That time we drank the water in Mexico.

As one of our goals for 2018, we wanted to take our kids on their first international trip.  Growing up, our family traveled a little bit (mostly up and down the East Coast), but we never went international. When we were younger, it was not financially feasible for my parents to do this. And as we got older, we were three busy kids with lots of school and extracurriculars, so when we finally got away, it was usually to visit family or head to a beach somewhere.

My first trip abroad was the summer before my senior year of college and I headed to Australia and New Zealand for a month.  Getting to experience the culture and environment of another country was awesome and I decided it was something I wanted my kids to experience at a young age (as long as we could afford to do it).

Now that they are 6 and 8, we don’t have nap times to work around and they don’t have commitments they can’t miss, so we took them across the border to Cancun for Spring Break 2018!  They loved it.  Beach, pool, tons of treats – what’s not to love for two young boys!

(Dean and I enjoyed ourselves too, but it was definitely more stressful to travel international with kids.  It’s a little easier when it’s just the adults, but in the back of my mind I was always just a little on edge – listening closely at bedtime to make sure they didn’t sleep walk out of the room, worried when they took a bathroom break solo in the busy pool area, swimming and splashing a little too close to the college kids on Spring Break, etc.)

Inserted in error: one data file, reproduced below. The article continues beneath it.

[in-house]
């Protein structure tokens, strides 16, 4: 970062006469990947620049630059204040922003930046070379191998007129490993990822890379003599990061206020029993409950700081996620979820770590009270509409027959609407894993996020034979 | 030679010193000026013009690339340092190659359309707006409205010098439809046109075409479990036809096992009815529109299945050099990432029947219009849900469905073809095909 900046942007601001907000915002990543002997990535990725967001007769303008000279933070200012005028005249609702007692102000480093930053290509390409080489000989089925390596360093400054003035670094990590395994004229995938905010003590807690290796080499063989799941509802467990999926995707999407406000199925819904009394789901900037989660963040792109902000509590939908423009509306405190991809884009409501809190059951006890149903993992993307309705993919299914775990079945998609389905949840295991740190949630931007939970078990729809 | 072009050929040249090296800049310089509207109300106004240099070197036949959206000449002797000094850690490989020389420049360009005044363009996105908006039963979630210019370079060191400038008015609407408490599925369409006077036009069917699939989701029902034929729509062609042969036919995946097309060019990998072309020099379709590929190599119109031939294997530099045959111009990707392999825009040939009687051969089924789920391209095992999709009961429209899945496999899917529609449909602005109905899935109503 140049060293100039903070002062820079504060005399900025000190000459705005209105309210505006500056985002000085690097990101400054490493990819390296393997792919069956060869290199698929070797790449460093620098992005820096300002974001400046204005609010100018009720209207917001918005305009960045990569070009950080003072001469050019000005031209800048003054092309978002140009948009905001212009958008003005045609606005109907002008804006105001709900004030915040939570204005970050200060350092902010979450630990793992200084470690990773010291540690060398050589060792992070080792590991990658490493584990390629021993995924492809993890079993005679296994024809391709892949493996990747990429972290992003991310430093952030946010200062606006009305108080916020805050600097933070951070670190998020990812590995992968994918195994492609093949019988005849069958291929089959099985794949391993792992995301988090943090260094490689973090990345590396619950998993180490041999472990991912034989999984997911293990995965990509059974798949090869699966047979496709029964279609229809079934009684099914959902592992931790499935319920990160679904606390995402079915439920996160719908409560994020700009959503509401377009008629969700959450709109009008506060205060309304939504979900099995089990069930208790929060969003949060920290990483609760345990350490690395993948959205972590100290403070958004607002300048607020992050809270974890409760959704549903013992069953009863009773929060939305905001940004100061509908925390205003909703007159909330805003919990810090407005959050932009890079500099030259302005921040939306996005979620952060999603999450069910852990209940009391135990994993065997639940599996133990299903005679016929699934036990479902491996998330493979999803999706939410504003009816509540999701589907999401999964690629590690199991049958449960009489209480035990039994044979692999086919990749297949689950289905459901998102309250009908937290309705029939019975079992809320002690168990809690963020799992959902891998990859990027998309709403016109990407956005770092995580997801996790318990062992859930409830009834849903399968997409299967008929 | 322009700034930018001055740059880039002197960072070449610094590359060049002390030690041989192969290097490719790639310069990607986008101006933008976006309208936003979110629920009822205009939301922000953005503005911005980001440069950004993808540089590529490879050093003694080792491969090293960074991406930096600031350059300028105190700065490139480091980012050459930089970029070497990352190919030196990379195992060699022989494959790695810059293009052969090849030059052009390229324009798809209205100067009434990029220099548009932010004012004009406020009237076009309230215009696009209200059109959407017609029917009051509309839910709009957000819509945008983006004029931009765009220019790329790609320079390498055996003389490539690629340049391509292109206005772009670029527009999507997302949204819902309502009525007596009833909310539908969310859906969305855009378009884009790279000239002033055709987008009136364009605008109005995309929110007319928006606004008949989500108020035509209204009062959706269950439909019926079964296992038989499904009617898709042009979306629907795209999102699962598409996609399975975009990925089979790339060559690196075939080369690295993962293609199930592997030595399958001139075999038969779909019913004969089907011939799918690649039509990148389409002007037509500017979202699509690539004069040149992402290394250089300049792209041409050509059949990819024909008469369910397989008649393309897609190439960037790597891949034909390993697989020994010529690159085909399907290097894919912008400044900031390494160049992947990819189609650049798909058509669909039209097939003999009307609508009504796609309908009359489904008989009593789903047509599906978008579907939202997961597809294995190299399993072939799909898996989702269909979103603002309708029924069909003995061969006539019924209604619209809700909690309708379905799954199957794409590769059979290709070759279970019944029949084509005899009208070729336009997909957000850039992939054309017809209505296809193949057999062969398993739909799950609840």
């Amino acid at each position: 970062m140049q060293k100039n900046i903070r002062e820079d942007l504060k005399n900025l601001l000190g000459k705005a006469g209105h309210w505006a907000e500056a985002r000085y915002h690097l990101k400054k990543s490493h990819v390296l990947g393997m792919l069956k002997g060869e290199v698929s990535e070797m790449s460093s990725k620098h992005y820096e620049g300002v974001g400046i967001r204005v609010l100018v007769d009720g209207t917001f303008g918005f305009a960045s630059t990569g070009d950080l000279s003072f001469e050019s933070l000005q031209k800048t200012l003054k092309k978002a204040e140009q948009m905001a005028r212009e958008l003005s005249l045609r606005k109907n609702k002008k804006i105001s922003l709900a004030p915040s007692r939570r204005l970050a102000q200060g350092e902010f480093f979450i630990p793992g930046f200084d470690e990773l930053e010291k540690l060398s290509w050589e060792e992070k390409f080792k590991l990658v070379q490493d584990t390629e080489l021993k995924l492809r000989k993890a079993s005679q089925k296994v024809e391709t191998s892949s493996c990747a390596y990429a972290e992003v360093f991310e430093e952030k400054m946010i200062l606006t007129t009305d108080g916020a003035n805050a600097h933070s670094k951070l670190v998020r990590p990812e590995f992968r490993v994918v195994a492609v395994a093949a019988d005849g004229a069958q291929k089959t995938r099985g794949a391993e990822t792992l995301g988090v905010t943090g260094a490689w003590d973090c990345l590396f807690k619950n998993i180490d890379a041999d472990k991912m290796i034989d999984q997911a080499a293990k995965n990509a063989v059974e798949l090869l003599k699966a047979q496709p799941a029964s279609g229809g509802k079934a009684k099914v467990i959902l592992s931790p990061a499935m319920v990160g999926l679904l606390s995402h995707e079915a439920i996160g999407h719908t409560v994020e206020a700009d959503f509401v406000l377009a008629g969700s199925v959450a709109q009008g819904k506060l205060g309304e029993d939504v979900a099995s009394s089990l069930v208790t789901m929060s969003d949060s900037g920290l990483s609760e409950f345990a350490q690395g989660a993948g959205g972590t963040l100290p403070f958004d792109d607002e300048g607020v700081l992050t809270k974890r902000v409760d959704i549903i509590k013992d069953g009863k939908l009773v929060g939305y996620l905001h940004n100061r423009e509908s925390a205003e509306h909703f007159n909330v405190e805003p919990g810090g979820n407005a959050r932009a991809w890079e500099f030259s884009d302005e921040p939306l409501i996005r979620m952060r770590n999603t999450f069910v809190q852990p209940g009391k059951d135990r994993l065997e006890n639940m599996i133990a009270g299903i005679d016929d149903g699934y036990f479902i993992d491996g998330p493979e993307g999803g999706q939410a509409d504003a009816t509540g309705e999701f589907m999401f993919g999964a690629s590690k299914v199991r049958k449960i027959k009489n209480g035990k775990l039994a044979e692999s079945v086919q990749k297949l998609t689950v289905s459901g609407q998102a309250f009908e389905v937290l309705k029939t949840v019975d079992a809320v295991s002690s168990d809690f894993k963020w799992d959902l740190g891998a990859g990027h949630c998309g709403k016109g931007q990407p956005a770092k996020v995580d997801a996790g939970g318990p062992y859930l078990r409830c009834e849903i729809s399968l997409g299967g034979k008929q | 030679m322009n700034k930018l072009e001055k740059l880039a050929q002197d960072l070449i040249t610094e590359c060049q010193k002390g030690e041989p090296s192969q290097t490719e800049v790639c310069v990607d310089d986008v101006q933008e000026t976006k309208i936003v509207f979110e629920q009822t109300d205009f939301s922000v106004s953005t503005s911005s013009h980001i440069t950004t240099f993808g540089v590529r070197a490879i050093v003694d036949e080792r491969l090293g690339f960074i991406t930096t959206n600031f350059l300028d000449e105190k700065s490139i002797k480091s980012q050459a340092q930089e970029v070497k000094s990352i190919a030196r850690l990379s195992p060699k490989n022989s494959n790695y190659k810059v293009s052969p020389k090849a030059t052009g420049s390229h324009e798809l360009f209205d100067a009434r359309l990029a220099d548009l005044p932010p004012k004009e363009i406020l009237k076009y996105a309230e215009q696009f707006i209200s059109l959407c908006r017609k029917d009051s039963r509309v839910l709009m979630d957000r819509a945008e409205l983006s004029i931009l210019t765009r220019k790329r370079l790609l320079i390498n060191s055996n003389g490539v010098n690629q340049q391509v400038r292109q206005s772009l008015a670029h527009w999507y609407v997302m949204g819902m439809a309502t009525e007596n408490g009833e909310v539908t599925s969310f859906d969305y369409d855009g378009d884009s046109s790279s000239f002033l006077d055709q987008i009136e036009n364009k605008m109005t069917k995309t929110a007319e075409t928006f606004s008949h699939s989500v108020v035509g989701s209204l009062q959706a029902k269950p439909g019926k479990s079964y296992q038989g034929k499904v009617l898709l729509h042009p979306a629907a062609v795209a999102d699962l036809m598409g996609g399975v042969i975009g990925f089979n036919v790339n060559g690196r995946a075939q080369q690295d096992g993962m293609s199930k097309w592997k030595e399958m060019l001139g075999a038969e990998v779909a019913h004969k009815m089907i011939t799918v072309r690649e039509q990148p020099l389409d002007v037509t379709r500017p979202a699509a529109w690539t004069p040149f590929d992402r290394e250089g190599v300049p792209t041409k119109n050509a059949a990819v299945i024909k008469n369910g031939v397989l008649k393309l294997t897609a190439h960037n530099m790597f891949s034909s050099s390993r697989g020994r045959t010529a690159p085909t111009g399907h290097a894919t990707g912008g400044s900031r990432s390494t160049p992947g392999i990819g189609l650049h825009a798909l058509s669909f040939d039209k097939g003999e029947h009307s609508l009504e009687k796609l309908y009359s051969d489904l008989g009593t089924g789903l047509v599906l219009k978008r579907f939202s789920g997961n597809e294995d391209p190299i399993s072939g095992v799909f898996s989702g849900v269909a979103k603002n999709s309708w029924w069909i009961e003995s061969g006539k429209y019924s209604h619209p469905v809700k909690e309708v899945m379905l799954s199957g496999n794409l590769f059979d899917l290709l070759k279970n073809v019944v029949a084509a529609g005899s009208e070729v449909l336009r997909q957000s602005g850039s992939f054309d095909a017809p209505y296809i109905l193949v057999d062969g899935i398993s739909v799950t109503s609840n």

Now that I’ve done it, here are little tips I’d recommend for traveling international with your kiddos.

  1. Try somewhere relatively close to home.  While my kids have flown several times before, they’ve never flown longer than 2-ish hours.  It was only a 3 hour flight from Charlotte to Cancun, so it was manageable.  I didn’t want to test a 14-hour flight to Fiji for their first international trip.
  2. All-inclusive is awesome.  They loved that they could do anything whenever – go get a snack or tropical drink, join in kids club activities or just swim in the pools.  These places tend to have lots of things going on throughout the day so there is plenty to do.
  3. Let them try new things, or the same old.  We had our kids try some fruits they don’t often get at home and also some of the Mexican dishes at meals.  But they also went up and tried foods they were familiar with as well. It was fun to see them taste foods they weren’t used to and see what they liked.
  4. Adjust your expectations.  We tried the nice, dress up resort restaurant one night and decided once was enough. It’s meant to be an experience and sitting in a restaurant for over 90 mins just isn’t fun for my kids.  We decided to stay with the buffet – which changed it’s theme each night – that way they didn’t have to sit through such a long meal.  We’ll save the special resort restaurants for the times that Dean and I go by ourselves.